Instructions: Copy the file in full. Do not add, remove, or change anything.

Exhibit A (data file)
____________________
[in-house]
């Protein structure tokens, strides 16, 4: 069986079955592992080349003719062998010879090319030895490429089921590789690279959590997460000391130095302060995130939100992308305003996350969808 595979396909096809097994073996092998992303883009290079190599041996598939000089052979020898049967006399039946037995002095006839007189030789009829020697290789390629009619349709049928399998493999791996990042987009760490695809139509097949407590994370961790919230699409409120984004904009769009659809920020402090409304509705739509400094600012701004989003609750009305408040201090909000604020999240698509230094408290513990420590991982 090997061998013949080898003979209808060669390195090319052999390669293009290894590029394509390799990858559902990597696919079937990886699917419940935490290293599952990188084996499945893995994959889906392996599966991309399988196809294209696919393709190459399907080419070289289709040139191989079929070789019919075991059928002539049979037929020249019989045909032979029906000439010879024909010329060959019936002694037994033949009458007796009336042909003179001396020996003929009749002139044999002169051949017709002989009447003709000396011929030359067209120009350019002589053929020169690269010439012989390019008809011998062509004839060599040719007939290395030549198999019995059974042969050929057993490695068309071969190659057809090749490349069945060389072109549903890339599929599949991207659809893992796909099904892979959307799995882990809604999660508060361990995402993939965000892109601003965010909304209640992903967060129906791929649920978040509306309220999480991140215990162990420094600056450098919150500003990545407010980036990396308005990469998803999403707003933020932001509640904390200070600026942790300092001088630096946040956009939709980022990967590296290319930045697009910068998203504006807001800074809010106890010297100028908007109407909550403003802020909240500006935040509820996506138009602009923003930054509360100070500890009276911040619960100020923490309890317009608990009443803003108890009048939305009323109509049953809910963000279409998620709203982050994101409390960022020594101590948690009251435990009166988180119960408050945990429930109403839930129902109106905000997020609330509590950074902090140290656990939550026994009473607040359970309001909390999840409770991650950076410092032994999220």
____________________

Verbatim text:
[in-house]
């Protein structure tokens, strides 16, 4: 069986079955592992080349003719062998010879090319030895490429089921590789690279959590997460000391130095302060995130939100992308305003996350969808 595979396909096809097994073996092998992303883009290079190599041996598939000089052979020898049967006399039946037995002095006839007189030789009829020697290789390629009619349709049928399998493999791996990042987009760490695809139509097949407590994370961790919230699409409120984004904009769009659809920020402090409304509705739509400094600012701004989003609750009305408040201090909000604020999240698509230094408290513990420590991982 090997061998013949080898003979209808060669390195090319052999390669293009290894590029394509390799990858559902990597696919079937990886699917419940935490290293599952990188084996499945893995994959889906392996599966991309399988196809294209696919393709190459399907080419070289289709040139191989079929070789019919075991059928002539049979037929020249019989045909032979029906000439010879024909010329060959019936002694037994033949009458007796009336042909003179001396020996003929009749002139044999002169051949017709002989009447003709000396011929030359067209120009350019002589053929020169690269010439012989390019008809011998062509004839060599040719007939290395030549198999019995059974042969050929057993490695068309071969190659057809090749490349069945060389072109549903890339599929599949991207659809893992796909099904892979959307799995882990809604999660508060361990995402993939965000892109601003965010909304209640992903967060129906791929649920978040509306309220999480991140215990162990420094600056450098919150500003990545407010980036990396308005990469998803999403707003933020932001509640904390200070600026942790300092001088630096946040956009939709980022990967590296290319930045697009910068998203504006807001800074809010106890010297100028908007109407909550403003802020909240500006935040509820996506138009602009923003930054509360100070500890009276911040619960100020923490309890317009608990009443803003108890009048939305009323109509049953809910963000279409998620709203982050994101409390960022020594101590948690009251435990009166988180119960408050945990429930109403839930129902109106905000997020609330509590950074902090140290656990939550026994009473607040359970309001909390999840409770991650950076410092032994999220």